Astellas has been given the go-ahead by Japanese regulators to market a new version of its blockbuster immunosuppressant Prograf.

The Ministry of Health, Labor and Welfare has approved Graceptor, a once-daily, modified-release formulation of the drugmaker's Prograf (tacrolimus) for the suppression of organ and graft rejection, as well as graft-versus-host disease in bone marrow transplantation, the company stated. The green light comes over two years since Astellas filed a New Drug Application for the treatment in Japan.

Graceptor, which Astellas said will improve long-term compliance with its more convenient once-daily dosing option, is sold as Advagraf in Europe and the drug was launched in its first markets (the UK and Germany) in June 2007. In total, it is currently marketed in 18 countries, including Canada, but the road to approval has proved much tougher in the USA.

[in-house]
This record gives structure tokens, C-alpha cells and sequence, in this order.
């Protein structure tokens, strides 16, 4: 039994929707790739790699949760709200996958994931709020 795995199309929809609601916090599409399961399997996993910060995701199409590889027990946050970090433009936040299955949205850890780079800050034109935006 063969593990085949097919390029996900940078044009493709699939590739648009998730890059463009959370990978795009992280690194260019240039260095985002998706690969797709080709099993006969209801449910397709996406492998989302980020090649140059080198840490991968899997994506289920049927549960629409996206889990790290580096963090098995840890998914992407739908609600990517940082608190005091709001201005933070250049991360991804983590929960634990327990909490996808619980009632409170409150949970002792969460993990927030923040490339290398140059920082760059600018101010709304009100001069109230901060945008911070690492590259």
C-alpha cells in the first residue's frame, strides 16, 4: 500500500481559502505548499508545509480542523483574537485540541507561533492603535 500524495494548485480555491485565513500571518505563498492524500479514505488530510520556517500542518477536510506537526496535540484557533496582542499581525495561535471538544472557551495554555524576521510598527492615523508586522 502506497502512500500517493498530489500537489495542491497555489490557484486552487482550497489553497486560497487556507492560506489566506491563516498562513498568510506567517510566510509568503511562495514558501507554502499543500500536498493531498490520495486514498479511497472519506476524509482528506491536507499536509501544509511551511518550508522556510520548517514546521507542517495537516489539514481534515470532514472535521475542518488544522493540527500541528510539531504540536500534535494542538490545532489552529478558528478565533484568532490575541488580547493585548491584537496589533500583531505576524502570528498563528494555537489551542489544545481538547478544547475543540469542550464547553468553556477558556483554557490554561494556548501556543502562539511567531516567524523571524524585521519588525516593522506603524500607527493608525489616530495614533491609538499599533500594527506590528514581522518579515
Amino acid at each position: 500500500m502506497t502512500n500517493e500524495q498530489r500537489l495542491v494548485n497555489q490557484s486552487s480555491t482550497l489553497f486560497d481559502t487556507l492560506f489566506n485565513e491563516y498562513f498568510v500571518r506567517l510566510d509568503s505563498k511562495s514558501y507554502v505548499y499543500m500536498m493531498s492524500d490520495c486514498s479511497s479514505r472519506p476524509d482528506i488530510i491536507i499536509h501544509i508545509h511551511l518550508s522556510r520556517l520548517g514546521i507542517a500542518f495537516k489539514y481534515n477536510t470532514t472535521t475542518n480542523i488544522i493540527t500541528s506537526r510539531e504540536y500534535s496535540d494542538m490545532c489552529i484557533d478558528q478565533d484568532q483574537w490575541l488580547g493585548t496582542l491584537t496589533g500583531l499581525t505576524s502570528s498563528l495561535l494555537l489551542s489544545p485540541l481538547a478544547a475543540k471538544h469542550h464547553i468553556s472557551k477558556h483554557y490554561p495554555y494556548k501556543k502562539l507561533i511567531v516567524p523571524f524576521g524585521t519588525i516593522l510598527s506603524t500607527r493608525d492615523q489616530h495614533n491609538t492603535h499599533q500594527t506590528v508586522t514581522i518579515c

The Food and Drug Administration only issued an approvable letter for Advagraf in May, the second time the agency had asked for more information on the drug, having issued its first approvable letter in January 2007. Astellas had been hoping to get the new version of Prograf onto the US market before the patent on the original expired there in April. Prograf has sales of around $2 billion a year and though off-patent, no generic product has been approved as yet.

Astellas also noted that the MHLW has approved the firm’s Irribow (ramosetron) for irritable bowel syndrome in men. The drug, a serotonin 5-HT3 receptor antagonist, “improves abnormal defecation associated with the acceleration of intestinal transit”, the Tokyo-headquartered firm said.